Insurance Losses Could Lead to Hike in Reinsurance Rates
Editor’s note: The following article originally appeared in the December 14 print edition of Caribbean Business.
SAN JUAN – Hurricane Maria’s impact on Puerto Rico has not only caused material losses to businesses and homeowners but “should drive reinsurance pricing higher” amid concerns the damages may cause billions in losses to the insurance industry.
Local Insurance Commissioner Javier Rivera Ríos said the Association of American Reinsurers expressed concern about reinsurance pricing and that failure to raise it could prevent insurers from paying out claims.
“They are worried about the claims and the tariffs are low,” he said.
The possibility of a hike in reinsurance rates was predicted in September when AIR Worldwide’s catastrophe models put insured losses for Hurricane Maria at $40 billion to $85 billion. with Puerto Rico accounting for 85% of that loss. Gov. Ricardo Rosselló has said rebuilding the island would cost $95 billion.
Iraelia Pernas, executive director of the P.R. Insurance Companies Association, better known as Acodese, said the insurance industry will have to “resign itself” to the inevitable reinsurance premium hikes to avoid losing clients.
When insurers insure a risk again, it is called reinsurance. Insurers spread the costs of paying out on large risks by reinsuring part of what they have agreed to insure with other reinsurers. This “spread” means the loss incurred by each individual insurer is not as severe. A hike in the reinsurance rate could mean a possible hike in insurance rates for the entire industry.
She noted that reinsurance premiums tend to go up after a catastrophic event, as happened when Hurricane Georges hit the island in 1998 and after Hurricane Katrina struck New Orleans. This increase also occurred after Hurricane Hugo ripped through Puerto Rico in 1989.
Rivera Ríos also sent auditors to the streets last week to monitor the work of eight of the island’s largest insurance companies amid complaints over delays in processing claims.
“We are monitoring. We aren’t looking to fine or to point anyone out, but to learn about how the event is being handled,” Rivera Ríos said in an interview from Hawaii, where he was attending the National Association of Insurance Commissioners and advocating for the elimination of a sales tax on health insurance (called HIT by opponents).
The insurers visited by auditors included Mapfre, Universal Insurance, the Cooperatives Supervision & Insurance Corp. (Cossec by its Spanish acronym), and Integrand. Rivera Ríos said the companies were chosen for having the greatest number of business claims.
Although Rivera Ríos said some 25 official complaints were filed in his office, he said they receive up to 40 calls a day from property owners complaining about delays with their claims.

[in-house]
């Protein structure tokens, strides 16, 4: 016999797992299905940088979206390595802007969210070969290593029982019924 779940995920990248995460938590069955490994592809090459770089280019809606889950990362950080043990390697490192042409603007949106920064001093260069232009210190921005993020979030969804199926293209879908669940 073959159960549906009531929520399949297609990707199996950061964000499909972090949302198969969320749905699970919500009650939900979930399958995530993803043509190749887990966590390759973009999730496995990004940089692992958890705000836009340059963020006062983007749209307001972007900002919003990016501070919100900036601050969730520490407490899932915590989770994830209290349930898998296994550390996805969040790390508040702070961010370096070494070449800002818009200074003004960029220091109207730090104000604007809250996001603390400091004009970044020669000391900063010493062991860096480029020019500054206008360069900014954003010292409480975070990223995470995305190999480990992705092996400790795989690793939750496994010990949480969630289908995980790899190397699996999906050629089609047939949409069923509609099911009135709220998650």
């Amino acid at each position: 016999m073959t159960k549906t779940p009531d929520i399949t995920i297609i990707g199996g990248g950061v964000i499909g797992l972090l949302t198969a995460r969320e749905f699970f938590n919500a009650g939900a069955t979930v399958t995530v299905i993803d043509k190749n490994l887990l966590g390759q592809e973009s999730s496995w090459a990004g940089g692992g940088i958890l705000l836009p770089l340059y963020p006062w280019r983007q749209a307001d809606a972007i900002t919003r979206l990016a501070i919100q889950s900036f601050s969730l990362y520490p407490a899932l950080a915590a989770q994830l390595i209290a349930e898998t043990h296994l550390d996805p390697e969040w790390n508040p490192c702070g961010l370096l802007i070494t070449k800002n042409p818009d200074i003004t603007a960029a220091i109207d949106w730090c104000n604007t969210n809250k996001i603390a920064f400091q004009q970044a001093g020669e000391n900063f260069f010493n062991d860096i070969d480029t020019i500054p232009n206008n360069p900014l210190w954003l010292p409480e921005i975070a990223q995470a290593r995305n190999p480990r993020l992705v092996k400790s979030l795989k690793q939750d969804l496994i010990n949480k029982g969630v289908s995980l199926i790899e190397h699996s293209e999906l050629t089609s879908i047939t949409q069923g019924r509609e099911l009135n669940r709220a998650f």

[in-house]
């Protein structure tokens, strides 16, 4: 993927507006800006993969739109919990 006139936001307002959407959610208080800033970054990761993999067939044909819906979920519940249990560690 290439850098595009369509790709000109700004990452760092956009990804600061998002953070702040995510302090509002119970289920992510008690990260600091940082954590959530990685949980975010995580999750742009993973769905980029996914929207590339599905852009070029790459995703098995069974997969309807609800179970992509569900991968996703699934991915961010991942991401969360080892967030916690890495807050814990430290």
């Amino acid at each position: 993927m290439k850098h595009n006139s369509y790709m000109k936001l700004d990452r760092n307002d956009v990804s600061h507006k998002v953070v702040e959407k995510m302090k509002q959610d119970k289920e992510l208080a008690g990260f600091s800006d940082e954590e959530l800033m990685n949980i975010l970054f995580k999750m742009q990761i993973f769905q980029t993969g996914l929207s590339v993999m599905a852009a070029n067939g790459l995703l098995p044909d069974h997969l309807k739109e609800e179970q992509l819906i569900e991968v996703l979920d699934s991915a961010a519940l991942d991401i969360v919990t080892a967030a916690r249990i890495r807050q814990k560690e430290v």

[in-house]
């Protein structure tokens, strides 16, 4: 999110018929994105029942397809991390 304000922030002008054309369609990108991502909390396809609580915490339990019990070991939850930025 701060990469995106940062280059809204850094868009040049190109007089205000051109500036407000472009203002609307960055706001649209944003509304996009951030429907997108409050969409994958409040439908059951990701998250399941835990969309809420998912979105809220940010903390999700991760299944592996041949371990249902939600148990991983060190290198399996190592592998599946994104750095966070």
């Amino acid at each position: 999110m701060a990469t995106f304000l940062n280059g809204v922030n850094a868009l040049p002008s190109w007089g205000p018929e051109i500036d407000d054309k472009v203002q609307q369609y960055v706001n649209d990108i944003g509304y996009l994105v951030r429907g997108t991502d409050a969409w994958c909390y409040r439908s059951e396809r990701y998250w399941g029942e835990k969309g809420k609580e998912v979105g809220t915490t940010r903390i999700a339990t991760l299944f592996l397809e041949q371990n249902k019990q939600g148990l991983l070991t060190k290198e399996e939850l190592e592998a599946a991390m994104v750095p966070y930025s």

The Insurance Code states that claims must be processed within 90 days. However, after Hurricane Maria, Rivera Ríos issued Normative Letter 220D, which reduced the processing period for claims filed by certain businesses such as supermarkets, gas stations, hospitals, restaurants and manufacturing companies. The letter also included what is known as business interruption insurance, a policy that covers financial losses.
“In that normative letter, we emphasized that [the insurer] had to respond to the claim within 15 days. The payment, whether total or partial, must be issued within 10 days. What we wanted was to give an incentive for businesses to recover,” Rivera Ríos said.
Nearly 200,000 insurance claims have been logged since the hurricane hit. Of these, some 35,000 were filed by businessowners and more than 95,000 by homeowners. These numbers are expected to rise. They are also much higher than the number of insurance claims filed after Hurricane Georges in 1998. At that time, 24,596 claims were filed for damages to businesses, 64,482 for houses and 1,238 for condominiums.
Acodese’s Pernas noted that while the Insurance Commissioner had the right to monitor and hold companies accountable for their actions, “we cannot forget that we are handling over 200,000 claims. Puerto Rico has not had a catastrophic event such as this.”
She also noted that insurance companies went out of their way to provide service after the hurricane while continuing to handle regular claims involving car crashes and other types of accidents.
“The 90 days are not up yet. We are still in the middle of the process,” she said.
When insurance companies have an excessive number of claims, they hire claims adjusters from the U.S. mainland or abroad to temporarily assist. In the case of adjusters from foreign countries, the Insurance Commissioner’s Office announced in a letter that it would not provide permits for temporary business visas (B1 or B2), which several insurance companies said delayed the processing of claims. However, the office later issued another letter eliminating the requirement after consulting with the State Department.